AMANDLA! WOMEN TO WATCH EDITION
Engobo Emeseh, Ph.D.
Professor, and Head of Law School, University of Bradford, UK.
Why did you decide to study law?
I decided to study law initially to practice law and be involved in advocacy for social justice issues that I cared about. However, following a postgraduate degree, I developed a keen interest in an academic career. I really enjoy the dynamism in the environment, the freedom of thought and debate. It is a melting pot of ideas, generations and cultures. A legal academic has the unique opportunity to help shape minds, and hopefully impact not just the law today, but the future through the next generation.
What is your proudest professional moment thus far?
Obtaining a first class from the Nigerian Law School, as the first time ever that women achieved that feat in the then 30 year history of the Nigerian Law School
Looking back, what is one decision/action you would have done differently?
I think every decision/action has taken me to the place I am now, so I am not sure I would have done anything differently
Share some major professional challenges you have faced, or continue to face as a woman in law.
As an African woman now living in the West, the line from ‘Americanah’, … ‘I did not know I was black until I came to America’ resonates with me. However, what I was profoundly aware of from an early age was my gender and its restrictions! ‘Don’t you know you are a girl’ was a constant refrain when girls were rebuked. The intersectionality of race and gender has therefore been a very real factor in my career: from my first job interview where the interviewer extolled my performance but feared that as a young woman I may be distracted from my duties, to navigating my path to professorship in the UK. However, I was fortunate that in my family, the expectation for girls to excel was not any different from that for males. Herein lies the paradox of patriarchy, and the environment that forged the values, character and resilience that have proved invaluable.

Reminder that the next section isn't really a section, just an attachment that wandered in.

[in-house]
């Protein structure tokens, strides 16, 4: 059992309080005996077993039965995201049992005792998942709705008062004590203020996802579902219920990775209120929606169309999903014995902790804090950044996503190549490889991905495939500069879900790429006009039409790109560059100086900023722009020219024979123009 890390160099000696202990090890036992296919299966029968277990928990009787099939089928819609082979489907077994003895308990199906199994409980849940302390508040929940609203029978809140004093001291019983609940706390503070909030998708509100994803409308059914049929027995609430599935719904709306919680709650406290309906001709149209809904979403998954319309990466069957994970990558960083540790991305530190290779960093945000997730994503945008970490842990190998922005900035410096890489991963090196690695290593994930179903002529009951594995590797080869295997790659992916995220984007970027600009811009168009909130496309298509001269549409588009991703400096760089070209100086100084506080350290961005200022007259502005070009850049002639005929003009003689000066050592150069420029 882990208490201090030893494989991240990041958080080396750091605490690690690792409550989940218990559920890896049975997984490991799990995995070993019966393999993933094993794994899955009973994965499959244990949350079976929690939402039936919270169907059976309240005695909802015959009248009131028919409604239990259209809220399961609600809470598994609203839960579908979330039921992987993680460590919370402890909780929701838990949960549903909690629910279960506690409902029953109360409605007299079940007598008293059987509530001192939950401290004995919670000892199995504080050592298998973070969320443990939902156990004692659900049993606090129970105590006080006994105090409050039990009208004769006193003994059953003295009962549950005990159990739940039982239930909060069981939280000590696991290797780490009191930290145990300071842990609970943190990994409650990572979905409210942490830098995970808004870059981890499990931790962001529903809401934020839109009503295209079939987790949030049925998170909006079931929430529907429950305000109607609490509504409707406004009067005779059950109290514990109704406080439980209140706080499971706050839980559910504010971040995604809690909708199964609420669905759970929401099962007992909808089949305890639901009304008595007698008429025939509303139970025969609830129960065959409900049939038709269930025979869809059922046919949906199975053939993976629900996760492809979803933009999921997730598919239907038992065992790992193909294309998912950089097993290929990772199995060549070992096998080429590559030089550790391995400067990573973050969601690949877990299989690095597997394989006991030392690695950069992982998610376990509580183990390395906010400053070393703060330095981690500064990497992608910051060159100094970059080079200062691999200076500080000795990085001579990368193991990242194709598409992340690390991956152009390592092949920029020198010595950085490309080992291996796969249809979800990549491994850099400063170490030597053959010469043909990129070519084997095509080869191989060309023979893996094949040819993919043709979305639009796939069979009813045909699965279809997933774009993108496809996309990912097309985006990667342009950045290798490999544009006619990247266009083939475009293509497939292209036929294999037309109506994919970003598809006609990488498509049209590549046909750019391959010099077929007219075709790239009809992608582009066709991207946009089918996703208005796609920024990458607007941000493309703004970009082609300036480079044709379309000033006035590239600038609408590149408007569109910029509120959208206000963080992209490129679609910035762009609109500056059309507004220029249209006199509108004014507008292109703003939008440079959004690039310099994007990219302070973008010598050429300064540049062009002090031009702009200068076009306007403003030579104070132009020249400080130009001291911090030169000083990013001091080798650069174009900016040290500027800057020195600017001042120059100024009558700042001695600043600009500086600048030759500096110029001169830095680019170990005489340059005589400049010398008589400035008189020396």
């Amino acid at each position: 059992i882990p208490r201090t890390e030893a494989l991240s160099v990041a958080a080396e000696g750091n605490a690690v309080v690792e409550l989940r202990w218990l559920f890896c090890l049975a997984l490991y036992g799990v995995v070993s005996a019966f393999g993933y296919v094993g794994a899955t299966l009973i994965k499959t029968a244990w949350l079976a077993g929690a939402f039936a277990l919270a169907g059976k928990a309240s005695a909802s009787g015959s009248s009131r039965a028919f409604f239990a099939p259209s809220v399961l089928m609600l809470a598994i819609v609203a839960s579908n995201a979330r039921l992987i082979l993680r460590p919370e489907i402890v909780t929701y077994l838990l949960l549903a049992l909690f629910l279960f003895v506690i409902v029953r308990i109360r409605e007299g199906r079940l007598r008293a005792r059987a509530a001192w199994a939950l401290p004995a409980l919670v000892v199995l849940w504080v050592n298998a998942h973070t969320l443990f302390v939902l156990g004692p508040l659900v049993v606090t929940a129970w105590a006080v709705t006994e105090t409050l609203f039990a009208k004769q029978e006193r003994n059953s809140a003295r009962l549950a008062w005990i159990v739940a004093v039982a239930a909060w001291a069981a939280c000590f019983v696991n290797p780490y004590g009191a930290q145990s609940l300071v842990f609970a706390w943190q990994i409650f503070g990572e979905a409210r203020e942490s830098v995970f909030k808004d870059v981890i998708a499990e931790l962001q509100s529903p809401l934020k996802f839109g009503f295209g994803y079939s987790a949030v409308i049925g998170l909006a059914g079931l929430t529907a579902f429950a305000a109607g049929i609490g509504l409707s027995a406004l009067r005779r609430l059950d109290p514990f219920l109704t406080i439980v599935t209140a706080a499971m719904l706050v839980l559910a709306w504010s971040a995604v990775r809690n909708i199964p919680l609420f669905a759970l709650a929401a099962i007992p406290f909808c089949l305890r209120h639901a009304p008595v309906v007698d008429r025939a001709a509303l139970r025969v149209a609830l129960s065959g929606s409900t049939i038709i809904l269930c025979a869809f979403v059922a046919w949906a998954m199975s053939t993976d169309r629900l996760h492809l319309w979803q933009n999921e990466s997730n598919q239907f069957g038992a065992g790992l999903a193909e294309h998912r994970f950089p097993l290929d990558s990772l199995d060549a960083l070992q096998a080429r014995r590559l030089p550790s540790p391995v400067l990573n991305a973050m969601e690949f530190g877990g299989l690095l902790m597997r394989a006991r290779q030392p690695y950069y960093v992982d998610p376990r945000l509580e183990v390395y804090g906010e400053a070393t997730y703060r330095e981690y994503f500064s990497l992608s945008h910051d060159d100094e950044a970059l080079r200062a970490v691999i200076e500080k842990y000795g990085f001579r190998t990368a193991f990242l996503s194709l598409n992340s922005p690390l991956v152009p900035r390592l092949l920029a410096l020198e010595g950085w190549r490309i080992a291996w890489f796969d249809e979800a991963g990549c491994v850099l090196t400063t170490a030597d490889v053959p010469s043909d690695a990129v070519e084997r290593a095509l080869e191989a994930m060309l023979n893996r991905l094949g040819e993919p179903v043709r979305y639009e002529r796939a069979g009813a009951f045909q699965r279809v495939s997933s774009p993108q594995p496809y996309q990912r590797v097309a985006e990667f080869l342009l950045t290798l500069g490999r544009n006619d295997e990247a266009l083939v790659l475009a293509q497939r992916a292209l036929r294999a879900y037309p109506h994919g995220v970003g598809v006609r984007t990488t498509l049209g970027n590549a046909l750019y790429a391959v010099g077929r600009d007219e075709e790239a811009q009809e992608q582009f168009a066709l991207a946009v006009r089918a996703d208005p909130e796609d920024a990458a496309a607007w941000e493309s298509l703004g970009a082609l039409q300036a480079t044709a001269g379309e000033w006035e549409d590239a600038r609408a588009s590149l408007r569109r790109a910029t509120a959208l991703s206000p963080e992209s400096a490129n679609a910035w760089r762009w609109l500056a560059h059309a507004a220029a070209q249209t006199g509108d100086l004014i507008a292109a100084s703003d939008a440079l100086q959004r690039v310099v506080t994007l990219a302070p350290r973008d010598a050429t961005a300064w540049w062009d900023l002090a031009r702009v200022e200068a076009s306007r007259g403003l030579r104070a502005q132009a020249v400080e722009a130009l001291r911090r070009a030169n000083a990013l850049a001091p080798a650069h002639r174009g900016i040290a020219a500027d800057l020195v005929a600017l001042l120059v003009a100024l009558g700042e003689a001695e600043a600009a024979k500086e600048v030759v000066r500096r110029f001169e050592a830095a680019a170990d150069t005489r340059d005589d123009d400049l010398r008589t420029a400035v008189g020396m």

What are some practical strategies for survival in the legal profession?
I have never accepted the limitations that society places on me. Life has had its challenges, but I have taken full advantage of every opportunity, and have been prepared to change course where required. My dream when I studied Law was to practice law. However, obtaining first class in the Law School bought the opportunity for me to be awarded a scholarship to the UK, an experience that made me change career paths from legal practice to academia. Several years later, and impossible as it may have seemed, I am fortunate to be only one of very few female black professors in the UK. So as I say on the wall celebrating female professors at my University- do not ever limit yourself. … ‘find your passion, burn the script, dream the impossible, ride the waves, grab the opportunities life brings”